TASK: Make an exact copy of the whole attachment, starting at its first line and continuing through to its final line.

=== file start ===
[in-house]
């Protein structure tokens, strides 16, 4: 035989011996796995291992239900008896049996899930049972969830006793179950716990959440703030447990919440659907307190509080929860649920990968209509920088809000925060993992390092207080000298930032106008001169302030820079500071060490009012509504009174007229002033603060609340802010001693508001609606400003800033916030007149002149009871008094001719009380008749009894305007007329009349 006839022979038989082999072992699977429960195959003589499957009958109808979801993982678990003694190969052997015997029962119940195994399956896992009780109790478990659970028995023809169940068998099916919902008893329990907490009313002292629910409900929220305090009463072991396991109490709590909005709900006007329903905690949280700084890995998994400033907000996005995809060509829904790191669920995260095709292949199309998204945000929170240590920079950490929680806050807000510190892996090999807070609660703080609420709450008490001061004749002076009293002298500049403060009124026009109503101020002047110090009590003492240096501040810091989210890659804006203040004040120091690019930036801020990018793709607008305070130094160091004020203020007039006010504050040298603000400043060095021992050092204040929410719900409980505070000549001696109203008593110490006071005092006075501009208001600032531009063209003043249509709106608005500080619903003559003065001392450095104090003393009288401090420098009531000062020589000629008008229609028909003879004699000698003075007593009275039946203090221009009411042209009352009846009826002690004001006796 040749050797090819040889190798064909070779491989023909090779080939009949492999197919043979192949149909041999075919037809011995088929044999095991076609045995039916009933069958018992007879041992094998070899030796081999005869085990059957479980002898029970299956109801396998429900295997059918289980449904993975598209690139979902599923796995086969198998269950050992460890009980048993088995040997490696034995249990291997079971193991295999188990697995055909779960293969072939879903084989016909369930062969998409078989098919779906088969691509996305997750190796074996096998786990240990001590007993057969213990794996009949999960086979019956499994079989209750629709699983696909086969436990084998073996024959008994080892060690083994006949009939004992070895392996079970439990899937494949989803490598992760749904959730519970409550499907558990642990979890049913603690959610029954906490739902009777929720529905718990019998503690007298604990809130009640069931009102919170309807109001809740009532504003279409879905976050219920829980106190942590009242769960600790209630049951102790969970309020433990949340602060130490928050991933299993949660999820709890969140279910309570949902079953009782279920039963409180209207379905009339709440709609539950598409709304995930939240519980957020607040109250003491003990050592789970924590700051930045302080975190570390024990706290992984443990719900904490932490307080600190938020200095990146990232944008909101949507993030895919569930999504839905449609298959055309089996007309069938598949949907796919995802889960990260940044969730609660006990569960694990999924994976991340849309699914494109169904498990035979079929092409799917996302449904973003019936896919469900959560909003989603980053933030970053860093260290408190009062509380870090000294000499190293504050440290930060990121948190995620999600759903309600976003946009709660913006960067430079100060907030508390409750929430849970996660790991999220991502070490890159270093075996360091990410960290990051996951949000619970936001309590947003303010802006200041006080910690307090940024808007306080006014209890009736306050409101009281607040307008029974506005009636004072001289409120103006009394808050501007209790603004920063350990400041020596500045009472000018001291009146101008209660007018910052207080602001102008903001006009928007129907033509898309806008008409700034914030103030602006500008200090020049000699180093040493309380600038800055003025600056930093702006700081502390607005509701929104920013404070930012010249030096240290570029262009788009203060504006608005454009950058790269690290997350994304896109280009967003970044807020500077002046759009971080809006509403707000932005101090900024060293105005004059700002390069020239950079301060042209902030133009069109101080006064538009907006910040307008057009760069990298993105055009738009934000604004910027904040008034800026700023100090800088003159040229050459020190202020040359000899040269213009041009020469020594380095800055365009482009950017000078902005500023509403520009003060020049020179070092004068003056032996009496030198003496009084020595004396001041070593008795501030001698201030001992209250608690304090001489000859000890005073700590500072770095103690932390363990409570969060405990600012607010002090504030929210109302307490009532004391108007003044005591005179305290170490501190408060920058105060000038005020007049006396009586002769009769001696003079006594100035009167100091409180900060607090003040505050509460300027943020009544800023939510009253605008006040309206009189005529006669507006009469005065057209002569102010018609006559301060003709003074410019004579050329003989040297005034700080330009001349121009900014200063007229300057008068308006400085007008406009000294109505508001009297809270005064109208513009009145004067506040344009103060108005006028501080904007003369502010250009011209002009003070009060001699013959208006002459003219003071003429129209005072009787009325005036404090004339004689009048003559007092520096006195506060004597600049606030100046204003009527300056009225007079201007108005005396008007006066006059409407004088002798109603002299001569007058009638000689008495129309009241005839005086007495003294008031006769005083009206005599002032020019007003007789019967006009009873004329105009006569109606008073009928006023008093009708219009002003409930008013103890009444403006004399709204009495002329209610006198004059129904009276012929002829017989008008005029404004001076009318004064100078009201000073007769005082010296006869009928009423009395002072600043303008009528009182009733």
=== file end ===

[in-house]
């Protein structure tokens, strides 16, 4: 035989011996796995291992239900008896049996899930049972969830006793179950716990959440703030447990919440659907307190509080929860649920990968209509920088809000925060993992390092207080000298930032106008001169302030820079500071060490009012509504009174007229002033603060609340802010001693508001609606400003800033916030007149002149009871008094001719009380008749009894305007007329009349 006839022979038989082999072992699977429960195959003589499957009958109808979801993982678990003694190969052997015997029962119940195994399956896992009780109790478990659970028995023809169940068998099916919902008893329990907490009313002292629910409900929220305090009463072991396991109490709590909005709900006007329903905690949280700084890995998994400033907000996005995809060509829904790191669920995260095709292949199309998204945000929170240590920079950490929680806050807000510190892996090999807070609660703080609420709450008490001061004749002076009293002298500049403060009124026009109503101020002047110090009590003492240096501040810091989210890659804006203040004040120091690019930036801020990018793709607008305070130094160091004020203020007039006010504050040298603000400043060095021992050092204040929410719900409980505070000549001696109203008593110490006071005092006075501009208001600032531009063209003043249509709106608005500080619903003559003065001392450095104090003393009288401090420098009531000062020589000629008008229609028909003879004699000698003075007593009275039946203090221009009411042209009352009846009826002690004001006796 040749050797090819040889190798064909070779491989023909090779080939009949492999197919043979192949149909041999075919037809011995088929044999095991076609045995039916009933069958018992007879041992094998070899030796081999005869085990059957479980002898029970299956109801396998429900295997059918289980449904993975598209690139979902599923796995086969198998269950050992460890009980048993088995040997490696034995249990291997079971193991295999188990697995055909779960293969072939879903084989016909369930062969998409078989098919779906088969691509996305997750190796074996096998786990240990001590007993057969213990794996009949999960086979019956499994079989209750629709699983696909086969436990084998073996024959008994080892060690083994006949009939004992070895392996079970439990899937494949989803490598992760749904959730519970409550499907558990642990979890049913603690959610029954906490739902009777929720529905718990019998503690007298604990809130009640069931009102919170309807109001809740009532504003279409879905976050219920829980106190942590009242769960600790209630049951102790969970309020433990949340602060130490928050991933299993949660999820709890969140279910309570949902079953009782279920039963409180209207379905009339709440709609539950598409709304995930939240519980957020607040109250003491003990050592789970924590700051930045302080975190570390024990706290992984443990719900904490932490307080600190938020200095990146990232944008909101949507993030895919569930999504839905449609298959055309089996007309069938598949949907796919995802889960990260940044969730609660006990569960694990999924994976991340849309699914494109169904498990035979079929092409799917996302449904973003019936896919469900959560909003989603980053933030970053860093260290408190009062509380870090000294000499190293504050440290930060990121948190995620999600759903309600976003946009709660913006960067430079100060907030508390409750929430849970996660790991999220991502070490890159270093075996360091990410960290990051996951949000619970936001309590947003303010802006200041006080910690307090940024808007306080006014209890009736306050409101009281607040307008029974506005009636004072001289409120103006009394808050501007209790603004920063350990400041020596500045009472000018001291009146101008209660007018910052207080602001102008903001006009928007129907033509898309806008008409700034914030103030602006500008200090020049000699180093040493309380600038800055003025600056930093702006700081502390607005509701929104920013404070930012010249030096240290570029262009788009203060504006608005454009950058790269690290997350994304896109280009967003970044807020500077002046759009971080809006509403707000932005101090900024060293105005004059700002390069020239950079301060042209902030133009069109101080006064538009907006910040307008057009760069990298993105055009738009934000604004910027904040008034800026700023100090800088003159040229050459020190202020040359000899040269213009041009020469020594380095800055365009482009950017000078902005500023509403520009003060020049020179070092004068003056032996009496030198003496009084020595004396001041070593008795501030001698201030001992209250608690304090001489000859000890005073700590500072770095103690932390363990409570969060405990600012607010002090504030929210109302307490009532004391108007003044005591005179305290170490501190408060920058105060000038005020007049006396009586002769009769001696003079006594100035009167100091409180900060607090003040505050509460300027943020009544800023939510009253605008006040309206009189005529006669507006009469005065057209002569102010018609006559301060003709003074410019004579050329003989040297005034700080330009001349121009900014200063007229300057008068308006400085007008406009000294109505508001009297809270005064109208513009009145004067506040344009103060108005006028501080904007003369502010250009011209002009003070009060001699013959208006002459003219003071003429129209005072009787009325005036404090004339004689009048003559007092520096006195506060004597600049606030100046204003009527300056009225007079201007108005005396008007006066006059409407004088002798109603002299001569007058009638000689008495129309009241005839005086007495003294008031006769005083009206005599002032020019007003007789019967006009009873004329105009006569109606008073009928006023008093009708219009002003409930008013103890009444403006004399709204009495002329209610006198004059129904009276012929002829017989008008005029404004001076009318004064100078009201000073007769005082010296006869009928009423009395002072600043303008009528009182009733």